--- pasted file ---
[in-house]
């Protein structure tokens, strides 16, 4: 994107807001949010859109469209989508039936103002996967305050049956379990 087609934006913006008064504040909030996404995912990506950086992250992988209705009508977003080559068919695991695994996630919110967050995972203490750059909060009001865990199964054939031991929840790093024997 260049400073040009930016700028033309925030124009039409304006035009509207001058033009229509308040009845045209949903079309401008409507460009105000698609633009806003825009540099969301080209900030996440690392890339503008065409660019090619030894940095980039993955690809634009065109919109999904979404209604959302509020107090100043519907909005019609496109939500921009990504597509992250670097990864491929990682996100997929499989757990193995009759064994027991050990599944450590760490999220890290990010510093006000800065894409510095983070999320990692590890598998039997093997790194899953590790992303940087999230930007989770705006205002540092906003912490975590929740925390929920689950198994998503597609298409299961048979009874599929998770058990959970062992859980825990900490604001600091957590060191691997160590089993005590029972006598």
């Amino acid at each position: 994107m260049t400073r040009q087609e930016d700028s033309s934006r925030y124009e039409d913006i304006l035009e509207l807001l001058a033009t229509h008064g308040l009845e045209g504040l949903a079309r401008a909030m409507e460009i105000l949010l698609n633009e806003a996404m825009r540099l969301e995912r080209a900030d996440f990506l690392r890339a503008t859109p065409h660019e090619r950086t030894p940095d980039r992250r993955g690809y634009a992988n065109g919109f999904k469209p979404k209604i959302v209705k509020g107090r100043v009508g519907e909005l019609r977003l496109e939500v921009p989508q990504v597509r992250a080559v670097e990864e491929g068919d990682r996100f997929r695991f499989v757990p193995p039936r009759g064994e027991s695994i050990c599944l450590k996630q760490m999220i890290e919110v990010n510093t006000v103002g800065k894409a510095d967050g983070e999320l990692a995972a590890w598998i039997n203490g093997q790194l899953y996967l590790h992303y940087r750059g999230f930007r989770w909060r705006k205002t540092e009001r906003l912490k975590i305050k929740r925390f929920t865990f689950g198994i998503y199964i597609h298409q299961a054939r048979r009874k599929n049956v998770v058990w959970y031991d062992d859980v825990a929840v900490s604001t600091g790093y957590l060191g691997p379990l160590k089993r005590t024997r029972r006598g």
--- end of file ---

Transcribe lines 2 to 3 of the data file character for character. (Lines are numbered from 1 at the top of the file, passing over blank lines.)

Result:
């Protein structure tokens, strides 16, 4: 994107807001949010859109469209989508039936103002996967305050049956379990 087609934006913006008064504040909030996404995912990506950086992250992988209705009508977003080559068919695991695994996630919110967050995972203490750059909060009001865990199964054939031991929840790093024997 260049400073040009930016700028033309925030124009039409304006035009509207001058033009229509308040009845045209949903079309401008409507460009105000698609633009806003825009540099969301080209900030996440690392890339503008065409660019090619030894940095980039993955690809634009065109919109999904979404209604959302509020107090100043519907909005019609496109939500921009990504597509992250670097990864491929990682996100997929499989757990193995009759064994027991050990599944450590760490999220890290990010510093006000800065894409510095983070999320990692590890598998039997093997790194899953590790992303940087999230930007989770705006205002540092906003912490975590929740925390929920689950198994998503597609298409299961048979009874599929998770058990959970062992859980825990900490604001600091957590060191691997160590089993005590029972006598």
């Amino acid at each position: 994107m260049t400073r040009q087609e930016d700028s033309s934006r925030y124009e039409d913006i304006l035009e509207l807001l001058a033009t229509h008064g308040l009845e045209g504040l949903a079309r401008a909030m409507e460009i105000l949010l698609n633009e806003a996404m825009r540099l969301e995912r080209a900030d996440f990506l690392r890339a503008t859109p065409h660019e090619r950086t030894p940095d980039r992250r993955g690809y634009a992988n065109g919109f999904k469209p979404k209604i959302v209705k509020g107090r100043v009508g519907e909005l019609r977003l496109e939500v921009p989508q990504v597509r992250a080559v670097e990864e491929g068919d990682r996100f997929r695991f499989v757990p193995p039936r009759g064994e027991s695994i050990c599944l450590k996630q760490m999220i890290e919110v990010n510093t006000v103002g800065k894409a510095d967050g983070e999320l990692a995972a590890w598998i039997n203490g093997q790194l899953y996967l590790h992303y940087r750059g999230f930007r989770w909060r705006k205002t540092e009001r906003l912490k975590i305050k929740r925390f929920t865990f689950g198994i998503y199964i597609h298409q299961a054939r048979r009874k599929n049956v998770v058990w959970y031991d062992d859980v825990a929840v900490s604001t600091g790093y957590l060191g691997p379990l160590k089993r005590t024997r029972r006598g």